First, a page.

U.S. Beef Prices Rising Thanks to Drought in Southwest

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The smallest cattle herd in 60 years is likely to push the price of beef, already at record levels, even higher.

Last week the U.S. Agriculture Department reported that there were around 91 million head of cattle in the U.S. at the beginning of the year. That number was down 2% from last year and is now at the lowest level since 1952.

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It’s all due to the most severe draught in years that has devastated parts of Texas and Oklahoma, especially the supplies of grass and water needed to feed cattle.

Some experts are predicting that beef prices, already near record levels, will increase another 4% to 5%. Others have even predicted a 10% jump. And that’s after a 10% increase last year. Futures markets for live cattle show a gradual increase in prices over the next several months. Besides the poor weather, a spike in beef exports over the last several years has also contributed to the higher prices.

The weather has been so bad across much of Texas that a number of ranchers have moved their entire herd to Nebraska, a state that hasn’t felt the effects of the record dry weather like its neighbors to the south.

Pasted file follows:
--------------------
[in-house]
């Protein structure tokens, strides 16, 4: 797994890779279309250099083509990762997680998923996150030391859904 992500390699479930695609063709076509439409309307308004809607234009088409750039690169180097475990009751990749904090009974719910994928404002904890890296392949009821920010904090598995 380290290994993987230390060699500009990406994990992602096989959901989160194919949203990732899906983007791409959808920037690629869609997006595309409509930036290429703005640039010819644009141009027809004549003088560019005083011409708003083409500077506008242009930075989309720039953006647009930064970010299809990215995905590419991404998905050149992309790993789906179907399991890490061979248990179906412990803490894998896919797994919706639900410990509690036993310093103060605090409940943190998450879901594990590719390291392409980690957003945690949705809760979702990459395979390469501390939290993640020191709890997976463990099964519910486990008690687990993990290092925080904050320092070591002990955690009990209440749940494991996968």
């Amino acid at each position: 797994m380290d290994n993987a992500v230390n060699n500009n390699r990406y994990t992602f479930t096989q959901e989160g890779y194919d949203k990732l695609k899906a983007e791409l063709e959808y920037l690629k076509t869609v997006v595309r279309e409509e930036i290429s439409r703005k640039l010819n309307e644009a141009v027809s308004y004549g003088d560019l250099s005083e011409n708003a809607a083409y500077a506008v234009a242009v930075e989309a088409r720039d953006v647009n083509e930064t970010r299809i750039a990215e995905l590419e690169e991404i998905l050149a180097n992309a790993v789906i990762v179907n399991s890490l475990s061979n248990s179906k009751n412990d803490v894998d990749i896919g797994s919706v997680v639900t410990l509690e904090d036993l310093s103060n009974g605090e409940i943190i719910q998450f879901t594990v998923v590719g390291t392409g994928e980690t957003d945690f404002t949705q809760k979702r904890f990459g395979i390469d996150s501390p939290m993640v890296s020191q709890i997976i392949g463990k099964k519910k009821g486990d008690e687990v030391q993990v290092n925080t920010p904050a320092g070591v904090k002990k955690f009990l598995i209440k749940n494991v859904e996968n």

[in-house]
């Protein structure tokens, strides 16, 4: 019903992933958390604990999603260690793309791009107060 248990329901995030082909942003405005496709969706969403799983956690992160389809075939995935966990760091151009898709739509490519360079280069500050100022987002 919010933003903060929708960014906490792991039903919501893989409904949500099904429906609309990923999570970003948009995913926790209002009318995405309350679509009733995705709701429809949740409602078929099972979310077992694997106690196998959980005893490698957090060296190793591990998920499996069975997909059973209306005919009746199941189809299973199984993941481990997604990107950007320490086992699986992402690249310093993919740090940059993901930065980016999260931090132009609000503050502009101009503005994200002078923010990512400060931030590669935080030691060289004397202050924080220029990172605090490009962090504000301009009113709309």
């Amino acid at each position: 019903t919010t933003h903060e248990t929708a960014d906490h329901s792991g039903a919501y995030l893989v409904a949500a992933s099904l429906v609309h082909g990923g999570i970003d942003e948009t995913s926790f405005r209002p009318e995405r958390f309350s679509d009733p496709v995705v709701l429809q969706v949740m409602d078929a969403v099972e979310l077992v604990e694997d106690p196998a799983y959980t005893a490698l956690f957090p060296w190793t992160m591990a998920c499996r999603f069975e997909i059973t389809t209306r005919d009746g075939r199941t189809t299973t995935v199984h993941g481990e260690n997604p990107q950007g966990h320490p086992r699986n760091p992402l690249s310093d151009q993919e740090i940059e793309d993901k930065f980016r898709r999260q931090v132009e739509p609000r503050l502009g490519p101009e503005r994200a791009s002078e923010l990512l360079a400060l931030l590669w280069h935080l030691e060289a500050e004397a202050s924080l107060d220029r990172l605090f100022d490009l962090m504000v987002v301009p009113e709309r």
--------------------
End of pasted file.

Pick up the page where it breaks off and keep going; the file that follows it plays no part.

“If we’re going to survive, we have to go north,” Dennis Braden, general manager of Swenson Land & Cattle Co., in Stamford, Texas, told Reuters. “We have to go.”

The migration evokes other historic tough times for farmers and ranchers, like the Dust Bowl of the 1930s, when many Texans and Oklahomans were forced to leave their homes by massive dust storms across the Plains states. Texas alone has seen its herd drop 11% over the past year, the biggest decline in 150 years.

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The dwindling supply of beef has forced prices up over the past several years, with retail prices climbing by about 20% since 2009. For U.S. consumers, those rising costs will likely continue through this year.